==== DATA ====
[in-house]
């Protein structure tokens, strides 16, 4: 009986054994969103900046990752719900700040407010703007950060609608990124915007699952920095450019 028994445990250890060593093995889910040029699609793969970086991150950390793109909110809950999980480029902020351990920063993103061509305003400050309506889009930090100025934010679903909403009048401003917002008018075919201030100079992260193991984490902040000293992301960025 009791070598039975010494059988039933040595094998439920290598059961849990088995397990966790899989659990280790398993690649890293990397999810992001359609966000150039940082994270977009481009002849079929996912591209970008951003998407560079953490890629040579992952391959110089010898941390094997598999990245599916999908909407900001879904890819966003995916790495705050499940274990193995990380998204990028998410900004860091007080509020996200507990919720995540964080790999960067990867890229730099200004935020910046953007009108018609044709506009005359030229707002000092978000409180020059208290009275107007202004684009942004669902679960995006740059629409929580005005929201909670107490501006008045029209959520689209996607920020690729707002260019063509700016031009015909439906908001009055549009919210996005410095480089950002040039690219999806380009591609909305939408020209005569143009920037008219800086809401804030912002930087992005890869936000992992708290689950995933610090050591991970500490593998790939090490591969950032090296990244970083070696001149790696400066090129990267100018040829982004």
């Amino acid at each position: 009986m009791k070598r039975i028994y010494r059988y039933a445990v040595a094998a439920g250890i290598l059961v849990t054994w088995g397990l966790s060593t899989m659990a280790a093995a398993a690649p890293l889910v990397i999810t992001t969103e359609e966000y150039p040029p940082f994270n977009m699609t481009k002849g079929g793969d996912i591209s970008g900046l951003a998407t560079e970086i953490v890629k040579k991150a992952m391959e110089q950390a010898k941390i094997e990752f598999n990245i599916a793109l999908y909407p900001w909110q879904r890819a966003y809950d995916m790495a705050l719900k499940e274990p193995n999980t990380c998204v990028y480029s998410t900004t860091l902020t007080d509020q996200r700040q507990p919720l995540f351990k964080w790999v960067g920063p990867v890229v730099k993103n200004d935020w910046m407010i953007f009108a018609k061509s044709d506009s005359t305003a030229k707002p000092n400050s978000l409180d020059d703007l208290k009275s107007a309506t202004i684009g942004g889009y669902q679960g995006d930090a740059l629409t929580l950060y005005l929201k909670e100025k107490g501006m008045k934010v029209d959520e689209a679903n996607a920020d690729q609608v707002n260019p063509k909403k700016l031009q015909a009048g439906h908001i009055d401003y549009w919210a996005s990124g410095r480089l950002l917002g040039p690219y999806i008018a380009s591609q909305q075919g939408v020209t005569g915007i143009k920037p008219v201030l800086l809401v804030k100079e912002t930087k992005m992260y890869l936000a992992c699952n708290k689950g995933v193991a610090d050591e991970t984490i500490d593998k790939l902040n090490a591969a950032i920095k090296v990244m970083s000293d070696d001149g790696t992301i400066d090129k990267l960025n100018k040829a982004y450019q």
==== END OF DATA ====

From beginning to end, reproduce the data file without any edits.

[in-house]
């Protein structure tokens, strides 16, 4: 009986054994969103900046990752719900700040407010703007950060609608990124915007699952920095450019 028994445990250890060593093995889910040029699609793969970086991150950390793109909110809950999980480029902020351990920063993103061509305003400050309506889009930090100025934010679903909403009048401003917002008018075919201030100079992260193991984490902040000293992301960025 009791070598039975010494059988039933040595094998439920290598059961849990088995397990966790899989659990280790398993690649890293990397999810992001359609966000150039940082994270977009481009002849079929996912591209970008951003998407560079953490890629040579992952391959110089010898941390094997598999990245599916999908909407900001879904890819966003995916790495705050499940274990193995990380998204990028998410900004860091007080509020996200507990919720995540964080790999960067990867890229730099200004935020910046953007009108018609044709506009005359030229707002000092978000409180020059208290009275107007202004684009942004669902679960995006740059629409929580005005929201909670107490501006008045029209959520689209996607920020690729707002260019063509700016031009015909439906908001009055549009919210996005410095480089950002040039690219999806380009591609909305939408020209005569143009920037008219800086809401804030912002930087992005890869936000992992708290689950995933610090050591991970500490593998790939090490591969950032090296990244970083070696001149790696400066090129990267100018040829982004």
């Amino acid at each position: 009986m009791k070598r039975i028994y010494r059988y039933a445990v040595a094998a439920g250890i290598l059961v849990t054994w088995g397990l966790s060593t899989m659990a280790a093995a398993a690649p890293l889910v990397i999810t992001t969103e359609e966000y150039p040029p940082f994270n977009m699609t481009k002849g079929g793969d996912i591209s970008g900046l951003a998407t560079e970086i953490v890629k040579k991150a992952m391959e110089q950390a010898k941390i094997e990752f598999n990245i599916a793109l999908y909407p900001w909110q879904r890819a966003y809950d995916m790495a705050l719900k499940e274990p193995n999980t990380c998204v990028y480029s998410t900004t860091l902020t007080d509020q996200r700040q507990p919720l995540f351990k964080w790999v960067g920063p990867v890229v730099k993103n200004d935020w910046m407010i953007f009108a018609k061509s044709d506009s005359t305003a030229k707002p000092n400050s978000l409180d020059d703007l208290k009275s107007a309506t202004i684009g942004g889009y669902q679960g995006d930090a740059l629409t929580l950060y005005l929201k909670e100025k107490g501006m008045k934010v029209d959520e689209a679903n996607a920020d690729q609608v707002n260019p063509k909403k700016l031009q015909a009048g439906h908001i009055d401003y549009w919210a996005s990124g410095r480089l950002l917002g040039p690219y999806i008018a380009s591609q909305q075919g939408v020209t005569g915007i143009k920037p008219v201030l800086l809401v804030k100079e912002t930087k992005m992260y890869l936000a992992c699952n708290k689950g995933v193991a610090d050591e991970t984490i500490d593998k790939l902040n090490a591969a950032i920095k090296v990244m970083s000293d070696d001149g790696t992301i400066d090129k990267l960025n100018k040829a982004y450019q």